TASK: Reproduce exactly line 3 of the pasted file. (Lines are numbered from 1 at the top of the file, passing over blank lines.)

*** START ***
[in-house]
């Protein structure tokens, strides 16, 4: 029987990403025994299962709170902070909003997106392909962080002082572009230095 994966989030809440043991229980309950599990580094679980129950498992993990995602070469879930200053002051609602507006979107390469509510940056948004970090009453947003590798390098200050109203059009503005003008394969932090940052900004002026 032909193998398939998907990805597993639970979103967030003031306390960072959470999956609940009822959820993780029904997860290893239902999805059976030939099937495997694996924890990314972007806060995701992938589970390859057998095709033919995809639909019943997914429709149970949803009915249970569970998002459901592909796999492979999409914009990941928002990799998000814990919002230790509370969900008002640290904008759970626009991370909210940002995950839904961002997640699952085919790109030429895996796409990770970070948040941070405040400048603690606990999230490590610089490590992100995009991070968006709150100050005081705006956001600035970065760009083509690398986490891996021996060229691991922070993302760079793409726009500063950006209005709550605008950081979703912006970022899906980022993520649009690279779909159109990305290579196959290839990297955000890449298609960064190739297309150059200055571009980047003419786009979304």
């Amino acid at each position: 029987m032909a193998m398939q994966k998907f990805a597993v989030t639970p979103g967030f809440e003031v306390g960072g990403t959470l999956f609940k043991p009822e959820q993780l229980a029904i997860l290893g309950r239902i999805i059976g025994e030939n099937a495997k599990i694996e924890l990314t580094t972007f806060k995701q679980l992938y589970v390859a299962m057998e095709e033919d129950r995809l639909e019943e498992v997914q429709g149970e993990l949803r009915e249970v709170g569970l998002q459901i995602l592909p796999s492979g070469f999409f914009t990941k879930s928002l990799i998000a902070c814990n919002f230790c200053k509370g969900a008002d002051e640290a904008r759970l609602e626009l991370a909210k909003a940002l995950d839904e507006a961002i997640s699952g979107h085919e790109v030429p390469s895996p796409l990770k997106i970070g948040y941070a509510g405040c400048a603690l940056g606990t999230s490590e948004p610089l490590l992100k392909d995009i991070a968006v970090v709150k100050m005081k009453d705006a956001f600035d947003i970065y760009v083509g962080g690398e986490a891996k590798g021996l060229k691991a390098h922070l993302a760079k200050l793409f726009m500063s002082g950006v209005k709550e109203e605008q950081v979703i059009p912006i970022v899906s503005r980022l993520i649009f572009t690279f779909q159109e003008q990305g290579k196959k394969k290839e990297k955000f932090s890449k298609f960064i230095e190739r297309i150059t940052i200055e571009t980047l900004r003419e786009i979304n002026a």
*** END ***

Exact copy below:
């Amino acid at each position: 029987m032909a193998m398939q994966k998907f990805a597993v989030t639970p979103g967030f809440e003031v306390g960072g990403t959470l999956f609940k043991p009822e959820q993780l229980a029904i997860l290893g309950r239902i999805i059976g025994e030939n099937a495997k599990i694996e924890l990314t580094t972007f806060k995701q679980l992938y589970v390859a299962m057998e095709e033919d129950r995809l639909e019943e498992v997914q429709g149970e993990l949803r009915e249970v709170g569970l998002q459901i995602l592909p796999s492979g070469f999409f914009t990941k879930s928002l990799i998000a902070c814990n919002f230790c200053k509370g969900a008002d002051e640290a904008r759970l609602e626009l991370a909210k909003a940002l995950d839904e507006a961002i997640s699952g979107h085919e790109v030429p390469s895996p796409l990770k997106i970070g948040y941070a509510g405040c400048a603690l940056g606990t999230s490590e948004p610089l490590l992100k392909d995009i991070a968006v970090v709150k100050m005081k009453d705006a956001f600035d947003i970065y760009v083509g962080g690398e986490a891996k590798g021996l060229k691991a390098h922070l993302a760079k200050l793409f726009m500063s002082g950006v209005k709550e109203e605008q950081v979703i059009p912006i970022v899906s503005r980022l993520i649009f572009t690279f779909q159109e003008q990305g290579k196959k394969k290839e990297k955000f932090s890449k298609f960064i230095e190739r297309i150059t940052i200055e571009t980047l900004r003419e786009i979304n002026a």